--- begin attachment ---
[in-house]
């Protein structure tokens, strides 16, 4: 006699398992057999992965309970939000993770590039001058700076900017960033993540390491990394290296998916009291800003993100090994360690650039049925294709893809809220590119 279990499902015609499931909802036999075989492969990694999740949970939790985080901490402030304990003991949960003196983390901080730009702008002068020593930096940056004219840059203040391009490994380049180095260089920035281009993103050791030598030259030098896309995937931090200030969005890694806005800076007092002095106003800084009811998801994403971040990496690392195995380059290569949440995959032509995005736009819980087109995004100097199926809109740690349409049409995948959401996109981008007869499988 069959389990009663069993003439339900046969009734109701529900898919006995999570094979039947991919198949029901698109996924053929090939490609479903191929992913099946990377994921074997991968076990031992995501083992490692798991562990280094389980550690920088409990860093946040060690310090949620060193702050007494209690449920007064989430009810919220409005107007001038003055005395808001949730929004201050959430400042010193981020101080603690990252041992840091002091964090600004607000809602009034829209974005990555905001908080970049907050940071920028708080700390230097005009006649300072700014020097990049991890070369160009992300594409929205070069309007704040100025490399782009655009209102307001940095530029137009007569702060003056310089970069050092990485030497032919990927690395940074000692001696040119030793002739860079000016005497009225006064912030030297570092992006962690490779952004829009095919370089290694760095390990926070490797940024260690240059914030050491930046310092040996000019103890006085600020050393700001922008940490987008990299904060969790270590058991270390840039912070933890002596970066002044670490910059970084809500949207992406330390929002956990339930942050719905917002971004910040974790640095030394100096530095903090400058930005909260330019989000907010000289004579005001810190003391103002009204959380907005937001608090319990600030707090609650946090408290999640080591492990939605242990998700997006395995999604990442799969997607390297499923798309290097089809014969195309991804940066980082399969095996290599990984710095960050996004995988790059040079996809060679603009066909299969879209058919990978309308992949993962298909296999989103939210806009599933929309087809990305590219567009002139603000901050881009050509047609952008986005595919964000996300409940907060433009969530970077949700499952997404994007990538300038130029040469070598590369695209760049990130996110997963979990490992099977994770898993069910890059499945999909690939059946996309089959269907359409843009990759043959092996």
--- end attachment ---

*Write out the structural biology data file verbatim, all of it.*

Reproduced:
[in-house]
């Protein structure tokens, strides 16, 4: 006699398992057999992965309970939000993770590039001058700076900017960033993540390491990394290296998916009291800003993100090994360690650039049925294709893809809220590119 279990499902015609499931909802036999075989492969990694999740949970939790985080901490402030304990003991949960003196983390901080730009702008002068020593930096940056004219840059203040391009490994380049180095260089920035281009993103050791030598030259030098896309995937931090200030969005890694806005800076007092002095106003800084009811998801994403971040990496690392195995380059290569949440995959032509995005736009819980087109995004100097199926809109740690349409049409995948959401996109981008007869499988 069959389990009663069993003439339900046969009734109701529900898919006995999570094979039947991919198949029901698109996924053929090939490609479903191929992913099946990377994921074997991968076990031992995501083992490692798991562990280094389980550690920088409990860093946040060690310090949620060193702050007494209690449920007064989430009810919220409005107007001038003055005395808001949730929004201050959430400042010193981020101080603690990252041992840091002091964090600004607000809602009034829209974005990555905001908080970049907050940071920028708080700390230097005009006649300072700014020097990049991890070369160009992300594409929205070069309007704040100025490399782009655009209102307001940095530029137009007569702060003056310089970069050092990485030497032919990927690395940074000692001696040119030793002739860079000016005497009225006064912030030297570092992006962690490779952004829009095919370089290694760095390990926070490797940024260690240059914030050491930046310092040996000019103890006085600020050393700001922008940490987008990299904060969790270590058991270390840039912070933890002596970066002044670490910059970084809500949207992406330390929002956990339930942050719905917002971004910040974790640095030394100096530095903090400058930005909260330019989000907010000289004579005001810190003391103002009204959380907005937001608090319990600030707090609650946090408290999640080591492990939605242990998700997006395995999604990442799969997607390297499923798309290097089809014969195309991804940066980082399969095996290599990984710095960050996004995988790059040079996809060679603009066909299969879209058919990978309308992949993962298909296999989103939210806009599933929309087809990305590219567009002139603000901050881009050509047609952008986005595919964000996300409940907060433009969530970077949700499952997404994007990538300038130029040469070598590369695209760049990130996110997963979990490992099977994770898993069910890059499945999909690939059946996309089959269907359409843009990759043959092996």